One of the US military’s futuristic creations has become untethered.

New footage has been released of the four-legged cheetah-inspired robot under development at MIT.

The project is backed by DARPA, the high-tech and secretive engineering research arm of the US Department of Defense.

In the new video, the cheetah robot is shown detecting and leaping over obstacles while running at a considerable clip.

It uses lidar scanning to reflect laser light off objects in its path, using the information to build up a 3D view.

Onboard computer algorithms estimate the height and distance to an oncoming obstacle, and allow the robot to adjust it trajectory in milliseconds, bounding over objects without breaking stride.

In the video below, the MIT team tests cheetah-bot on a treadmill, before setting it free on a track.

It successfully leapt over 70 per cent of the variously sized obstacles on the treadmill.

But just like its real life counterpart, the techno-cat was even better in the wild.

On an open track and unbound cables and tethers, the robot cleared about 90 per cent of hurdles, some up to half its own height.

The engineers say it preferred the more open surrounds, as it had more time to detect and clear the obstructions.

The version shown is capable of keeping up an average speed of about 8km/h, considerably less than the 120km/h sprints its biological cousin manages.

A similar four-legged robot built for DARPA by Boston Dynamics recently clocked a new speed record of 30km/h.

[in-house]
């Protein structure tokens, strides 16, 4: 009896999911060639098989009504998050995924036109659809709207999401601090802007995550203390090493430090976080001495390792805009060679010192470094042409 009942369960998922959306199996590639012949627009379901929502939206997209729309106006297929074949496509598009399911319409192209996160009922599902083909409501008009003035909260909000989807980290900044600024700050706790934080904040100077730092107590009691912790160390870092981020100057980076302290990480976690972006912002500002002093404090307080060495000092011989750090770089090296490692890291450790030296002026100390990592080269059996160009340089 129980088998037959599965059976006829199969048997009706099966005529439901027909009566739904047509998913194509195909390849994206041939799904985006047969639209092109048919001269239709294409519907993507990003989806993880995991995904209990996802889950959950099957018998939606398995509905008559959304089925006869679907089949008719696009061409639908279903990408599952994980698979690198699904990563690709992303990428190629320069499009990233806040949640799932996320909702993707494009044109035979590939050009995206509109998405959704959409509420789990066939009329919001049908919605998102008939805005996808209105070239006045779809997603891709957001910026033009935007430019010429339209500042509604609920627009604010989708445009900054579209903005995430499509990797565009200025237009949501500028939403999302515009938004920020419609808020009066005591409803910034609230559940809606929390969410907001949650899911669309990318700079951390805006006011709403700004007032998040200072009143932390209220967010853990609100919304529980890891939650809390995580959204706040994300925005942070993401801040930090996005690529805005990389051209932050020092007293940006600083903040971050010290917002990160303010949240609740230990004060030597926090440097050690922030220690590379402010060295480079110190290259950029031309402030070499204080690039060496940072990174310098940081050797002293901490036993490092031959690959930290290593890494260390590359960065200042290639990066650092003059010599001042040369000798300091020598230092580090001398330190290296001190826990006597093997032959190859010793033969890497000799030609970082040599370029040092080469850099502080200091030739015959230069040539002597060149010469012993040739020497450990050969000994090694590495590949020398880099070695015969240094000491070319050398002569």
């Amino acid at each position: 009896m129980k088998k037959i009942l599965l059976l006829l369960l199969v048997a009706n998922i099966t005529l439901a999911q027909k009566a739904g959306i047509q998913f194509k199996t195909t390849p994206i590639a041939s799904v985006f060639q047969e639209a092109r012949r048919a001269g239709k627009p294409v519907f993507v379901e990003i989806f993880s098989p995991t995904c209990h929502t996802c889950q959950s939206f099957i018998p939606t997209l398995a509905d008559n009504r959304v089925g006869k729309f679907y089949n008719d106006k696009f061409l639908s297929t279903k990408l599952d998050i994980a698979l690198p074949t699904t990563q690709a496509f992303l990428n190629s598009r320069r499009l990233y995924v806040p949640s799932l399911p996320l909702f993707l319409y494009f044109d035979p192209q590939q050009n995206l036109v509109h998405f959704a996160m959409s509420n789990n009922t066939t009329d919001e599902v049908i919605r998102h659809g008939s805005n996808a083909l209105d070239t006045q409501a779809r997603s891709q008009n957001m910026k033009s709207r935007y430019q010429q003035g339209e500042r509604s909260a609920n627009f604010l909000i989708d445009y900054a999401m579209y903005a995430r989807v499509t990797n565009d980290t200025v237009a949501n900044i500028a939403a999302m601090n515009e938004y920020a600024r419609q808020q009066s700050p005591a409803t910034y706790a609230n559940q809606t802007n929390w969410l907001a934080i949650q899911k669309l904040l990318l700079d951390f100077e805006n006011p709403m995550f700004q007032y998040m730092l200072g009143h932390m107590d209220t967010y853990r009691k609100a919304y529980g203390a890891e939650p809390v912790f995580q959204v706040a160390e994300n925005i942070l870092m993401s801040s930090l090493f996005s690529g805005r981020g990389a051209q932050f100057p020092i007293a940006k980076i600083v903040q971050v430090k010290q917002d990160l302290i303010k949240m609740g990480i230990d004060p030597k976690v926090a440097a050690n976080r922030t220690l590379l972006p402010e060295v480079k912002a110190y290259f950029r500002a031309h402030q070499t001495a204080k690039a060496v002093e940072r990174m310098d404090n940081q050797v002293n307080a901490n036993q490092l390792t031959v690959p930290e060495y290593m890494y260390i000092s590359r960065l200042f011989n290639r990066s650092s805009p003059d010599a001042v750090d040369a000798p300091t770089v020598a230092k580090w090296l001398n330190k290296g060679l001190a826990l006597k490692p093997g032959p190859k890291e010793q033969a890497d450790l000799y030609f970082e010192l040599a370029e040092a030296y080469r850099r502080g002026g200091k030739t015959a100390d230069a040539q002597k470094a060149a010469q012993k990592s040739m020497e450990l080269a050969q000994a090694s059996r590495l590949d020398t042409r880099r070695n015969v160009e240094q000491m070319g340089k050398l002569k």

The cheetah will demonstrate its abilities at the DARPA Robotics Challenge later this week.

The Robotics Challenge will see 25 of the top robotics organisations in the world gather to compete for $3.5 million in prizes, as they attempt a simulated disaster-response course.

The competition was inspired by the response to Japan’s Fukushima disaster in 2011, according to program manager Dr Gill Pratt.

“The particular part that we've chosen to focus on, here, is technology for responding during the emergency part of the disaster during the first day or two,” Pratt said in a media briefing ahead of the competition.

“So this is not about, for instance, robotics for doing the restoration of the environment many, many weeks, years after the disaster, but rather the emergency response at the beginning.”

The DARPA rulebook says participating robots must face the following challenges without recharging and while operating remotely and untethered:

1. Drive a vehicle

2. Get out of the vehicle

3. Open a door and travel through the opening

4. Open a valve

5. Use a cutting tool to cut a hole in a wall

6. Surprise manipulation task (not disclosed until Finals)

7. Traverse rubble – Cross a debris field by moving the debris or traversing it

8. Climb stairs